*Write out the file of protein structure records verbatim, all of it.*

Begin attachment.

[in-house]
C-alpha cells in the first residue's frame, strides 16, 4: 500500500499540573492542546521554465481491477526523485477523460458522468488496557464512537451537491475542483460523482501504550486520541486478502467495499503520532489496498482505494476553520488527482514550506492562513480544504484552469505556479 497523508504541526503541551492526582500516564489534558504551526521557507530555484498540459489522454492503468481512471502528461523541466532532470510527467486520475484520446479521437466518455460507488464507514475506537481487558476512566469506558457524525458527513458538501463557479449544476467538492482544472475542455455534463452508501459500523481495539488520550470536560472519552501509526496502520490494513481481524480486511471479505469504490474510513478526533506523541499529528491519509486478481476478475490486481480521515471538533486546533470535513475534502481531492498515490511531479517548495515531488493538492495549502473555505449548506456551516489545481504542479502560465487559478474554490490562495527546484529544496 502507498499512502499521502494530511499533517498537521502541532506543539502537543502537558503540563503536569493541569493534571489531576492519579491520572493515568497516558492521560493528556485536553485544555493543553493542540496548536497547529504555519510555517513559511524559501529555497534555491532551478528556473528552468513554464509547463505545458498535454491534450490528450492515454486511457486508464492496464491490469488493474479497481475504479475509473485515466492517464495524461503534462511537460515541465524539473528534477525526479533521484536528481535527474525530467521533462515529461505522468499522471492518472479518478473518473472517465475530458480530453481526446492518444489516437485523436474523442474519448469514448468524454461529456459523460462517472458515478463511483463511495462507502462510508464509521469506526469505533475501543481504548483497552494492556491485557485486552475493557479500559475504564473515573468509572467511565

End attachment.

[in-house]
C-alpha cells in the first residue's frame, strides 16, 4: 500500500499540573492542546521554465481491477526523485477523460458522468488496557464512537451537491475542483460523482501504550486520541486478502467495499503520532489496498482505494476553520488527482514550506492562513480544504484552469505556479 497523508504541526503541551492526582500516564489534558504551526521557507530555484498540459489522454492503468481512471502528461523541466532532470510527467486520475484520446479521437466518455460507488464507514475506537481487558476512566469506558457524525458527513458538501463557479449544476467538492482544472475542455455534463452508501459500523481495539488520550470536560472519552501509526496502520490494513481481524480486511471479505469504490474510513478526533506523541499529528491519509486478481476478475490486481480521515471538533486546533470535513475534502481531492498515490511531479517548495515531488493538492495549502473555505449548506456551516489545481504542479502560465487559478474554490490562495527546484529544496 502507498499512502499521502494530511499533517498537521502541532506543539502537543502537558503540563503536569493541569493534571489531576492519579491520572493515568497516558492521560493528556485536553485544555493543553493542540496548536497547529504555519510555517513559511524559501529555497534555491532551478528556473528552468513554464509547463505545458498535454491534450490528450492515454486511457486508464492496464491490469488493474479497481475504479475509473485515466492517464495524461503534462511537460515541465524539473528534477525526479533521484536528481535527474525530467521533462515529461505522468499522471492518472479518478473518473472517465475530458480530453481526446492518444489516437485523436474523442474519448469514448468524454461529456459523460462517472458515478463511483463511495462507502462510508464509521469506526469505533475501543481504548483497552494492556491485557485486552475493557479500559475504564473515573468509572467511565